Brand Leverage: How to Maximize your Salt Lake County Small Business' Strengths


"Opportunity is missed by most people because it is dressed in overalls and looks like work." - Thomas Edison

In my observation, many entrepreneurs struggle with the same problem: lack of focus. It's hard to say no to good ideas. It's even harder to say no to great ideas.

But when you don't realize that there are some basic points of leverage in your business, you can begin to make better decisions, and more easily turn down the distractions that so readily come at you as a business owner.

Here are 3 areas of potential brand leverage for your Salt Lake County business, about which you need to be crystal clear...

Your Main Marketing Message

This is something many businesses get wrong. The key to a successful marketing message is to present one clear, concise message that's easy for prospects to understand. There are so many great benefits to your product or service, but when you don't say "no" to communicating some of them, the key thing gets lost. The prospect loses and ultimately, you lose.

Nail down ONE great message and then say no to all the great ideas that follow.

Your Company Image

This is closely linked to your marketing message -- and, often, can be seen as one and the same. But, for larger businesses, the company image is larger than just their product's benefits. The "brand" is what I'm referring to here. For smaller companies, this should be less of a concern … but if you have any kind of size, you need to be the one who says "no" to certain things here, too.

To create a lasting brand that is recognizable to prospects and customers, and invokes loyalty, you need to define the brand in clean, simple terms, and then lock it down. If the brand is always shape-shifting, your audience won't be able to keep up and they'll give up trying.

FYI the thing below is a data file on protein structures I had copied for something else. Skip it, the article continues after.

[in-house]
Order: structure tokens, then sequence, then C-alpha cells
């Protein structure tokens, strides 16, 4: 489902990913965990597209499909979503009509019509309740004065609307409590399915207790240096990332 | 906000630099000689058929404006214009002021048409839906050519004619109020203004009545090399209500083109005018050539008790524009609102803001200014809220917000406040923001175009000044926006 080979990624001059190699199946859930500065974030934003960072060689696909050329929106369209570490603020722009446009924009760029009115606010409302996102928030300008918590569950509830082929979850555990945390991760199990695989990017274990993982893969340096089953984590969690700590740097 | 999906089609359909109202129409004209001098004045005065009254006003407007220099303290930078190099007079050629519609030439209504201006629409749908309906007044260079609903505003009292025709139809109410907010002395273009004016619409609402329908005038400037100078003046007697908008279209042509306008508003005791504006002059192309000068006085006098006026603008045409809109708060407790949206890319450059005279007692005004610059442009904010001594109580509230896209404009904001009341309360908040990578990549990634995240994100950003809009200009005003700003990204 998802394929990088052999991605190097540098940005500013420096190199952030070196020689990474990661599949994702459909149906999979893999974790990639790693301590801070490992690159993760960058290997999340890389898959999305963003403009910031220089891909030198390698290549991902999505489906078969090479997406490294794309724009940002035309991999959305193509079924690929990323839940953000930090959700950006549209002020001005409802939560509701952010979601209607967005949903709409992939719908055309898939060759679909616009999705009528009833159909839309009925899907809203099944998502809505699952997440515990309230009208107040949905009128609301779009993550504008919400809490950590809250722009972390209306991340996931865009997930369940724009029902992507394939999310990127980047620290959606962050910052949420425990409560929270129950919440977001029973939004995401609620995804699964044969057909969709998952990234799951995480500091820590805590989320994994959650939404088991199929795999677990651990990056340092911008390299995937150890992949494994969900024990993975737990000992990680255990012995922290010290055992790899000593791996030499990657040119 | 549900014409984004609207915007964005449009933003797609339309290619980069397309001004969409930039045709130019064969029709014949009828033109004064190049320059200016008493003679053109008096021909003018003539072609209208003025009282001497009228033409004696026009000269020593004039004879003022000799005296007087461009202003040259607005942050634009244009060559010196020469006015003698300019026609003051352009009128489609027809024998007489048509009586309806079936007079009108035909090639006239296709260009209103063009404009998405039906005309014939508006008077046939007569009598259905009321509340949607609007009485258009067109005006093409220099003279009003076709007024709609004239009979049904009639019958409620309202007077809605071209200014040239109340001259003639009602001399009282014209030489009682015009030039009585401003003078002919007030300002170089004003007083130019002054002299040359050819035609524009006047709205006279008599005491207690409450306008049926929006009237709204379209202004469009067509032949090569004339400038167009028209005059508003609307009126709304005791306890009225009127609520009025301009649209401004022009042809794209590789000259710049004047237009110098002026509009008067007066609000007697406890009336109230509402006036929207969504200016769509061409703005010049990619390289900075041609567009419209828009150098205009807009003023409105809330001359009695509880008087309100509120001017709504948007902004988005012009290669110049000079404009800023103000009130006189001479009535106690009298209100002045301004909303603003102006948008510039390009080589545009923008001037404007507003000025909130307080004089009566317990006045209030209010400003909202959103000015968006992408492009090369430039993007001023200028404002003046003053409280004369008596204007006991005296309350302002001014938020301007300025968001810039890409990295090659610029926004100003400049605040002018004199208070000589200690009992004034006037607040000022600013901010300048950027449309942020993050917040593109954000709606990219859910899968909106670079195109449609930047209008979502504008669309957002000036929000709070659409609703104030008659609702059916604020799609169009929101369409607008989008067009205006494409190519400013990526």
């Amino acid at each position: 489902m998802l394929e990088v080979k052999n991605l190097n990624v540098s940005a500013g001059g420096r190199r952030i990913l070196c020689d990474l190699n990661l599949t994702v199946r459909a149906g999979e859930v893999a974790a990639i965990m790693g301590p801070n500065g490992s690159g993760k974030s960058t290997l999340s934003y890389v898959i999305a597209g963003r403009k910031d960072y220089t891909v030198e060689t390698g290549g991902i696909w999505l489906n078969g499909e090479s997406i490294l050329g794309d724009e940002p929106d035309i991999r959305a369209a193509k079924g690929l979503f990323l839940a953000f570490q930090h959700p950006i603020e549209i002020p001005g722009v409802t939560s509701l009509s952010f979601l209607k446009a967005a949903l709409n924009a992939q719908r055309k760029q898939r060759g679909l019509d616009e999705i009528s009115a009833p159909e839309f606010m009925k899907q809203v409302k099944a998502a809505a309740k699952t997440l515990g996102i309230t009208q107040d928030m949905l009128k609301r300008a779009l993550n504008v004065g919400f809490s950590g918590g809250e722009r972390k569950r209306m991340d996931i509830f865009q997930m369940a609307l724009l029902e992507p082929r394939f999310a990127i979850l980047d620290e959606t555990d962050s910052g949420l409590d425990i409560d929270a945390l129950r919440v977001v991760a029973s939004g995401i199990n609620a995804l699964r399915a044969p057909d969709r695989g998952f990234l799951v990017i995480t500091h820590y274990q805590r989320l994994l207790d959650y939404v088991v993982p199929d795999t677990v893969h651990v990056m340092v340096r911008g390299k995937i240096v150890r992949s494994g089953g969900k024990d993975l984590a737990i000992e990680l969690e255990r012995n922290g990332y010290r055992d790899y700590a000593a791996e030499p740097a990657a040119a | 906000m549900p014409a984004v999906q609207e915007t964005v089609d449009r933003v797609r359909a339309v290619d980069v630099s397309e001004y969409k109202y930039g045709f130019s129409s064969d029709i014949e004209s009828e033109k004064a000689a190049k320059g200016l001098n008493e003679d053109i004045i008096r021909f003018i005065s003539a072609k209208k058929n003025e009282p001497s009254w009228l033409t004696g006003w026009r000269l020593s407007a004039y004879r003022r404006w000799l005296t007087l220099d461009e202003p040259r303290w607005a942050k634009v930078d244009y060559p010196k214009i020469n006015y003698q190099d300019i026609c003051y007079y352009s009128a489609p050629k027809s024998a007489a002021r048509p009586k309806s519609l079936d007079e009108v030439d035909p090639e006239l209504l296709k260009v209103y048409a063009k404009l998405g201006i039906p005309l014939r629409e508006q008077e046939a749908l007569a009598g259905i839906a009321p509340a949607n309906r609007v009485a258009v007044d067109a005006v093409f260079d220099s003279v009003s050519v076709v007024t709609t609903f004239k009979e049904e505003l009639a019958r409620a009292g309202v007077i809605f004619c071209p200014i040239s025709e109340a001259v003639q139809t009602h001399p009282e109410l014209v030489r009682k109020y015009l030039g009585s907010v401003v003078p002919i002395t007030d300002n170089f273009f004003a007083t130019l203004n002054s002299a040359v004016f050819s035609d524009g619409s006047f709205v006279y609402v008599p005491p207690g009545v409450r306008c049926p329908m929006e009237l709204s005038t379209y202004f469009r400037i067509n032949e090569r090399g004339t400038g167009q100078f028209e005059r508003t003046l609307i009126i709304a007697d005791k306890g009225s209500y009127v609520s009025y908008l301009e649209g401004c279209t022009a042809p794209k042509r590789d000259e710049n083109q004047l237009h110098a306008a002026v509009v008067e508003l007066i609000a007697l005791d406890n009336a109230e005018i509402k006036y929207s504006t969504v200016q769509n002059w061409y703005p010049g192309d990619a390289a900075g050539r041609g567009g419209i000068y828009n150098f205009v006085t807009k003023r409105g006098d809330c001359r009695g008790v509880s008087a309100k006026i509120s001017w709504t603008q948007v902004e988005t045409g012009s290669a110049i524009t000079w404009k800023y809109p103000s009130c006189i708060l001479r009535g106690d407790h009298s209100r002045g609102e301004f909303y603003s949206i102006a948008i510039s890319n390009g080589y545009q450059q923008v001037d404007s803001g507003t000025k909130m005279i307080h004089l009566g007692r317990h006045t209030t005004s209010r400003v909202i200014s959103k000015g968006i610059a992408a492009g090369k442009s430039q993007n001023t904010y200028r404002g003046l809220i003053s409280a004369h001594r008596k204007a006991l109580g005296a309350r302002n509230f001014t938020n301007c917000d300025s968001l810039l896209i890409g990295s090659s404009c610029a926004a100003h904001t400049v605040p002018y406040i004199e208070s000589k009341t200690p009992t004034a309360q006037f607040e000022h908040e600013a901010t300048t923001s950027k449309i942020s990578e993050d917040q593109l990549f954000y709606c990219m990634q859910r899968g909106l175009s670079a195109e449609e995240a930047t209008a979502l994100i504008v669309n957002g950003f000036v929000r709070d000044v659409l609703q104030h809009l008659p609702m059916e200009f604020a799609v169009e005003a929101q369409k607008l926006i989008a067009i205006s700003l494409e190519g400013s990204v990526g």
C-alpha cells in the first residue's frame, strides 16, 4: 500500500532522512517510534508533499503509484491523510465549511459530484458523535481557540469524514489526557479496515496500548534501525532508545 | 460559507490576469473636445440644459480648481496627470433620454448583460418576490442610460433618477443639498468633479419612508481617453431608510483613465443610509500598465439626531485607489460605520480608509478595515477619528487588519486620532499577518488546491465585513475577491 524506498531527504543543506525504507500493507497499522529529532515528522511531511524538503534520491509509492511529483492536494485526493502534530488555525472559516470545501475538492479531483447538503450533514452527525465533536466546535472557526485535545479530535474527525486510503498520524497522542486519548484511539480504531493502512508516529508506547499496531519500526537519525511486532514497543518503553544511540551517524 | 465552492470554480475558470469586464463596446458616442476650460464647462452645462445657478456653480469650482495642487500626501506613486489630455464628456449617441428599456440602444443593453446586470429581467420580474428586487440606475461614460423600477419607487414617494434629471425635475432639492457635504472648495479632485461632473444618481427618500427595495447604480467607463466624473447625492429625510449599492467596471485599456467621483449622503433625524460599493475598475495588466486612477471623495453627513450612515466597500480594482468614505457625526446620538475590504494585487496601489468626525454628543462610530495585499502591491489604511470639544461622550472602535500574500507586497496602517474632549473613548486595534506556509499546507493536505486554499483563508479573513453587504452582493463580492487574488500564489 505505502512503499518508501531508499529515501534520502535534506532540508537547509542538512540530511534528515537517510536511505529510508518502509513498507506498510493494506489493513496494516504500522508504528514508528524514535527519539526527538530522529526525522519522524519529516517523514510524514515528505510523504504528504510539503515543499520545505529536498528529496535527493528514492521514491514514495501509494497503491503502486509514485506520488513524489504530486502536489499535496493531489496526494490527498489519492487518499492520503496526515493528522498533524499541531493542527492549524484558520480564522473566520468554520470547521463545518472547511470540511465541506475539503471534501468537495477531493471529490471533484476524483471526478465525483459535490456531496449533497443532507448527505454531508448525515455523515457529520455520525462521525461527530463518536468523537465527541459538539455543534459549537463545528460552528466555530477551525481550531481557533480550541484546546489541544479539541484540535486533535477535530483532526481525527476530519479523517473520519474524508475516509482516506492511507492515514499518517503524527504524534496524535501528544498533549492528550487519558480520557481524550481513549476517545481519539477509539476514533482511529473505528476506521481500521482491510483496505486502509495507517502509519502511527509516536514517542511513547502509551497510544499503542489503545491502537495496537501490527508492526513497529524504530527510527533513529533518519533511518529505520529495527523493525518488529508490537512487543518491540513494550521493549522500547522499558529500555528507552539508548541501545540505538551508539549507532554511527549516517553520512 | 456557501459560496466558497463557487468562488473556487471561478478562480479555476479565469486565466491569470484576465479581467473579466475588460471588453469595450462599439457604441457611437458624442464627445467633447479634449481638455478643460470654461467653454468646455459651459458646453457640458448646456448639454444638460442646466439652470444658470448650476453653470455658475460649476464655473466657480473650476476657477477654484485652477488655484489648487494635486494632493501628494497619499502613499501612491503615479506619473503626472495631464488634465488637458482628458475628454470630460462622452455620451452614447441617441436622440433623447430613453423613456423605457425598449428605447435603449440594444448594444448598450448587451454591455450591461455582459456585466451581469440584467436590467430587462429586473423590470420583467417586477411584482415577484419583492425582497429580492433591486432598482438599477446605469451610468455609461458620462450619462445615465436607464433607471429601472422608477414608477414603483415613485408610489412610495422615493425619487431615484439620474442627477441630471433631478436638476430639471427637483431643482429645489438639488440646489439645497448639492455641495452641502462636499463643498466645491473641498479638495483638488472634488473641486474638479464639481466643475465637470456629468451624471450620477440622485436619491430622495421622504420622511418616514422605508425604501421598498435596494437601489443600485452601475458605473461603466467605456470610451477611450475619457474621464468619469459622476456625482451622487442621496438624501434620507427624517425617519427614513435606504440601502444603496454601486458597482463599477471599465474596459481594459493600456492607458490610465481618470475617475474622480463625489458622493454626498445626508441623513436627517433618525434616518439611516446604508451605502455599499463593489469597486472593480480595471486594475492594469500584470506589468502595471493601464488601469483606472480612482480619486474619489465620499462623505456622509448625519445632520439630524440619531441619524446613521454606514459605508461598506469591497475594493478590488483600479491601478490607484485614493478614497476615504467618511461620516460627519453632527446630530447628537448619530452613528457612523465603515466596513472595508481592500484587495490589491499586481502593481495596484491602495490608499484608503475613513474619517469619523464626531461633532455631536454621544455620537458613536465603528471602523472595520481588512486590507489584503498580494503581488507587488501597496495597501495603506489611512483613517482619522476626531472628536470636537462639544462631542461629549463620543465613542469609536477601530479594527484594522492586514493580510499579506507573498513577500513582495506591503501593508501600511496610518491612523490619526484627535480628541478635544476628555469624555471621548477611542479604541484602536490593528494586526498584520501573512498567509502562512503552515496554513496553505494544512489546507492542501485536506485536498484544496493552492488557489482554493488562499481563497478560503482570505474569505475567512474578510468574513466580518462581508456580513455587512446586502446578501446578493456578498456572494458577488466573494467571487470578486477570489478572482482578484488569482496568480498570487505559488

At Utah Real Estate Accountants, we focus on businesses that "touch" real estate.  It makes it easy to refer business to other accountants, such as dentists and restaurants.  We don't feel we are losing business because these people and companies are not who we "are meant to serve".

Your Core Products or Services

This might be the most important of the three. Whether it's a product you ship to your customers, or a service that you provide, your product is how you deliver on your marketing message and brand promise. If messaging and branding tend to get disrupted by all the "good" ideas out there, there's a good chance your product is all over the place as well.

Let’s say you are a real estate wholesaler as an example – but instructive for any business:

You specialize in families who have inherited property and want to liquidate.  That is your niche. If you stick to your guns and focus on that niche, there’s a good chance you can become a recognized expert in that area and people will begin using you and referring others to you.

But, what usually happens is as soon as a slow month passes, you get nervous and take some work outside of your area of expertise.  Your niece calls and asks you to sell her house.  Hey, it’s family!  Then since you have time-on-your-hands, your buddy at the HOA down the block says they need landscape help at $20.00 and hour and out of desperation you are now doing facilities.  Pretty soon, you’re no longer an expert.  You are among the mass of folks who “Do real estate deals”.  You have no specialty.

Learn to see YOUR points of leverage, and lock them down. Get them clear, and don't allow yourself to chase after daisies. Your business will thank you.

Feel very free to forward this article to a business associate or client you know who could benefit from our assistance -- or simply send them our way? While these particular articles usually relate to business strategy, as you know, we specialize in tax preparation and planning for families and business owners. And we always make room for referrals from trusted sources like you.

"Be world class at ONE THING rather than mediocre at everything...BE THE ROAR not the echo."

Janet Behm

(801) 278-2700

Utah Real Estate Accountants 


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